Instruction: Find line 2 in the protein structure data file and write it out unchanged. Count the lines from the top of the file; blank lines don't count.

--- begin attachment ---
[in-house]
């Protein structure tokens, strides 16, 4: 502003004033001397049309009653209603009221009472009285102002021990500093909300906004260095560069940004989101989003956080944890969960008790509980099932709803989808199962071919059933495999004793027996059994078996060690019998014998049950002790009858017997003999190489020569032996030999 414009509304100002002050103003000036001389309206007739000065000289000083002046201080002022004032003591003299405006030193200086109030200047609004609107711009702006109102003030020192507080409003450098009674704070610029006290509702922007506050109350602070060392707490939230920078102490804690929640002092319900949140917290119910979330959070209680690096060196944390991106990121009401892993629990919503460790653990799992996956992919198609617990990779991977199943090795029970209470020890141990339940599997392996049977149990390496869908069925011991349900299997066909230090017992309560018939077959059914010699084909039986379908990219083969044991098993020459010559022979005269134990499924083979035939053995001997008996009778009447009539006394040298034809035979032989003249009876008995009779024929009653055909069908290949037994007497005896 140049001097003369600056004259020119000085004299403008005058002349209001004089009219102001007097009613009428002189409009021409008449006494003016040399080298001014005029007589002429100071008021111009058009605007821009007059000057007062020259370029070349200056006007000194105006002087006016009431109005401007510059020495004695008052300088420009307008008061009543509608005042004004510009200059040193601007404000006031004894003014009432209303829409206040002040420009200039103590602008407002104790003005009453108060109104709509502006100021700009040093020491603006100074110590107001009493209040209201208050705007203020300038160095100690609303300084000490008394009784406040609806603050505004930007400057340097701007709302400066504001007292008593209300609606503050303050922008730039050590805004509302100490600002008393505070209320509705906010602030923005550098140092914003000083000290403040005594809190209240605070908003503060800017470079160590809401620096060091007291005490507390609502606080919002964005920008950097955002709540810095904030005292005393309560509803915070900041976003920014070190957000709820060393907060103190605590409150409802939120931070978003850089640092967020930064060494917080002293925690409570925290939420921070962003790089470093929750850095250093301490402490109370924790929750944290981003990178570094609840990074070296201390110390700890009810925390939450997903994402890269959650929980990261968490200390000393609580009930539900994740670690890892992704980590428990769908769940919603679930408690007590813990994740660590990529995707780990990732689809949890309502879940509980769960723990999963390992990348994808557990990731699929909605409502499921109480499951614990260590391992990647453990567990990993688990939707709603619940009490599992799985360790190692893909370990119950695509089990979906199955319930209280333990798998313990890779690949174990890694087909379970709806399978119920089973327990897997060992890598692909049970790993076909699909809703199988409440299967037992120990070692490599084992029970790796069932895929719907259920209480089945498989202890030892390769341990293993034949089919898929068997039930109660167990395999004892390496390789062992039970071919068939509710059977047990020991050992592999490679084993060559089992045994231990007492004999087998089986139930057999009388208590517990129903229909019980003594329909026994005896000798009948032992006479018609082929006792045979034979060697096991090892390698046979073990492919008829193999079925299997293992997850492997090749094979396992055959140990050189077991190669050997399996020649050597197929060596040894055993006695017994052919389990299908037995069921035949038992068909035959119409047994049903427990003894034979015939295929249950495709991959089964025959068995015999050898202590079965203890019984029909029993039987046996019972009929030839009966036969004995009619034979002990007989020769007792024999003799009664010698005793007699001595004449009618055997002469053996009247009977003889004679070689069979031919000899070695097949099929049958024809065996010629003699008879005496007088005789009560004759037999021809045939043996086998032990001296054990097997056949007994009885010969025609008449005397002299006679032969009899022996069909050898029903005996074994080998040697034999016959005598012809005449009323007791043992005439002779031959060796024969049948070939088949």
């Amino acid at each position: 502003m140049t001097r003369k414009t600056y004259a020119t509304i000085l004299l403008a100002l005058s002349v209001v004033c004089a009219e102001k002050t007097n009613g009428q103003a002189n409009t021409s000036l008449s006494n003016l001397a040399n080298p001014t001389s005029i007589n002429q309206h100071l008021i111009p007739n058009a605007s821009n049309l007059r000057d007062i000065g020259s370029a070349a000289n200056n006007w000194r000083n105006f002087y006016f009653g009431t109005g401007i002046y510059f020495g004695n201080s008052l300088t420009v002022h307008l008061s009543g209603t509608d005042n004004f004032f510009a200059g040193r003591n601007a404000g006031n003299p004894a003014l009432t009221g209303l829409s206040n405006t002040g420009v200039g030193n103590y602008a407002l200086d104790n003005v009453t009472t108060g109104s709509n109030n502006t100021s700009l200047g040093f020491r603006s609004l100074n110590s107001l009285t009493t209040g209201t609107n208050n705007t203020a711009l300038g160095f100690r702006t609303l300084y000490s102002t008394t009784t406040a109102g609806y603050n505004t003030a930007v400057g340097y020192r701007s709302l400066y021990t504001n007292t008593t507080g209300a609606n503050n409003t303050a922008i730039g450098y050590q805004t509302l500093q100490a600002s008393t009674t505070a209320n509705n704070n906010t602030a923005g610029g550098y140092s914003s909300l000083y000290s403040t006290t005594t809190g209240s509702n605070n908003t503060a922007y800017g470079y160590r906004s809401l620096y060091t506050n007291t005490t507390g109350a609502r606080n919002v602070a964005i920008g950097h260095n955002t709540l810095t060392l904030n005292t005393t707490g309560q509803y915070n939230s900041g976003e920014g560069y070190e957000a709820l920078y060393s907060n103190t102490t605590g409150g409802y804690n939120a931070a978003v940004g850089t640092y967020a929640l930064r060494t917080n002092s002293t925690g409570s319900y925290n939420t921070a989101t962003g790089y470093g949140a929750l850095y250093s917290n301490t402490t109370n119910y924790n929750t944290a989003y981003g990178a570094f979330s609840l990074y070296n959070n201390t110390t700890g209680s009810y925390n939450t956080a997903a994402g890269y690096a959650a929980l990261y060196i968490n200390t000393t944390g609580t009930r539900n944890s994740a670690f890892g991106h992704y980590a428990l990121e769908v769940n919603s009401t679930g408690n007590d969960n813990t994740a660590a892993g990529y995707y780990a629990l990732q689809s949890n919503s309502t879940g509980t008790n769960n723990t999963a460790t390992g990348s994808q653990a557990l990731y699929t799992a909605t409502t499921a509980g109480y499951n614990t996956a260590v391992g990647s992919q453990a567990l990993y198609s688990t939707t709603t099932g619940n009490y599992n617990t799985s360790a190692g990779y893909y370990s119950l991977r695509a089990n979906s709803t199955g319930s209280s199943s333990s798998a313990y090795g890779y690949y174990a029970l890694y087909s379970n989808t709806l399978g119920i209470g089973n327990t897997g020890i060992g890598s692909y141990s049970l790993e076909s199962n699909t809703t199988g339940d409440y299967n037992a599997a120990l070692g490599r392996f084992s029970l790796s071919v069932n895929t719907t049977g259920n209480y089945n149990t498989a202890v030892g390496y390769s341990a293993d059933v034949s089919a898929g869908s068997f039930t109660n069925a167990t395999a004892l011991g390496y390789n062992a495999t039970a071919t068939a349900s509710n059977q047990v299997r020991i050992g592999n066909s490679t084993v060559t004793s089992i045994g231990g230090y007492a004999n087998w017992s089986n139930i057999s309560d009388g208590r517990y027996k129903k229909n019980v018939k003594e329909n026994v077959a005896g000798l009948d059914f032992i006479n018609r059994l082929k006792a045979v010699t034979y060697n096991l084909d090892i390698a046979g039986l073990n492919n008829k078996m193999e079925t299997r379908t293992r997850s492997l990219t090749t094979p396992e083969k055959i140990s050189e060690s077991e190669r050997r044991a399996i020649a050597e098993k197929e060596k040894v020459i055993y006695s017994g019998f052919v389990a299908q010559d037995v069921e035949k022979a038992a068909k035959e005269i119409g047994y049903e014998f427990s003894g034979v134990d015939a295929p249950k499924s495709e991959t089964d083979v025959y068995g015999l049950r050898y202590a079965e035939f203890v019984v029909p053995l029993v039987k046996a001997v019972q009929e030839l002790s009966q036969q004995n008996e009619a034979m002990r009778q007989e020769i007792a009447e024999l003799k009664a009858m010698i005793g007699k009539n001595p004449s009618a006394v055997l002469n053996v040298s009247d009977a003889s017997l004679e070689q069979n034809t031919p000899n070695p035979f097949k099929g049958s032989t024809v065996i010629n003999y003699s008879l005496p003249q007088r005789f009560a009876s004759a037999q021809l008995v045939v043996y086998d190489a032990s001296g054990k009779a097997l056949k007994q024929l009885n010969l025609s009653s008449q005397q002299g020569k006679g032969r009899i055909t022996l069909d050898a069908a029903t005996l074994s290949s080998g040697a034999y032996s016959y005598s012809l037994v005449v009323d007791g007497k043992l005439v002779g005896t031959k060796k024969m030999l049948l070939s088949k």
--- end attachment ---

């Protein structure tokens, strides 16, 4: 502003004033001397049309009653209603009221009472009285102002021990500093909300906004260095560069940004989101989003956080944890969960008790509980099932709803989808199962071919059933495999004793027996059994078996060690019998014998049950002790009858017997003999190489020569032996030999 414009509304100002002050103003000036001389309206007739000065000289000083002046201080002022004032003591003299405006030193200086109030200047609004609107711009702006109102003030020192507080409003450098009674704070610029006290509702922007506050109350602070060392707490939230920078102490804690929640002092319900949140917290119910979330959070209680690096060196944390991106990121009401892993629990919503460790653990799992996956992919198609617990990779991977199943090795029970209470020890141990339940599997392996049977149990390496869908069925011991349900299997066909230090017992309560018939077959059914010699084909039986379908990219083969044991098993020459010559022979005269134990499924083979035939053995001997008996009778009447009539006394040298034809035979032989003249009876008995009779024929009653055909069908290949037994007497005896 140049001097003369600056004259020119000085004299403008005058002349209001004089009219102001007097009613009428002189409009021409008449006494003016040399080298001014005029007589002429100071008021111009058009605007821009007059000057007062020259370029070349200056006007000194105006002087006016009431109005401007510059020495004695008052300088420009307008008061009543509608005042004004510009200059040193601007404000006031004894003014009432209303829409206040002040420009200039103590602008407002104790003005009453108060109104709509502006100021700009040093020491603006100074110590107001009493209040209201208050705007203020300038160095100690609303300084000490008394009784406040609806603050505004930007400057340097701007709302400066504001007292008593209300609606503050303050922008730039050590805004509302100490600002008393505070209320509705906010602030923005550098140092914003000083000290403040005594809190209240605070908003503060800017470079160590809401620096060091007291005490507390609502606080919002964005920008950097955002709540810095904030005292005393309560509803915070900041976003920014070190957000709820060393907060103190605590409150409802939120931070978003850089640092967020930064060494917080002293925690409570925290939420921070962003790089470093929750850095250093301490402490109370924790929750944290981003990178570094609840990074070296201390110390700890009810925390939450997903994402890269959650929980990261968490200390000393609580009930539900994740670690890892992704980590428990769908769940919603679930408690007590813990994740660590990529995707780990990732689809949890309502879940509980769960723990999963390992990348994808557990990731699929909605409502499921109480499951614990260590391992990647453990567990990993688990939707709603619940009490599992799985360790190692893909370990119950695509089990979906199955319930209280333990798998313990890779690949174990890694087909379970709806399978119920089973327990897997060992890598692909049970790993076909699909809703199988409440299967037992120990070692490599084992029970790796069932895929719907259920209480089945498989202890030892390769341990293993034949089919898929068997039930109660167990395999004892390496390789062992039970071919068939509710059977047990020991050992592999490679084993060559089992045994231990007492004999087998089986139930057999009388208590517990129903229909019980003594329909026994005896000798009948032992006479018609082929006792045979034979060697096991090892390698046979073990492919008829193999079925299997293992997850492997090749094979396992055959140990050189077991190669050997399996020649050597197929060596040894055993006695017994052919389990299908037995069921035949038992068909035959119409047994049903427990003894034979015939295929249950495709991959089964025959068995015999050898202590079965203890019984029909029993039987046996019972009929030839009966036969004995009619034979002990007989020769007792024999003799009664010698005793007699001595004449009618055997002469053996009247009977003889004679070689069979031919000899070695097949099929049958024809065996010629003699008879005496007088005789009560004759037999021809045939043996086998032990001296054990097997056949007994009885010969025609008449005397002299006679032969009899022996069909050898029903005996074994080998040697034999016959005598012809005449009323007791043992005439002779031959060796024969049948070939088949």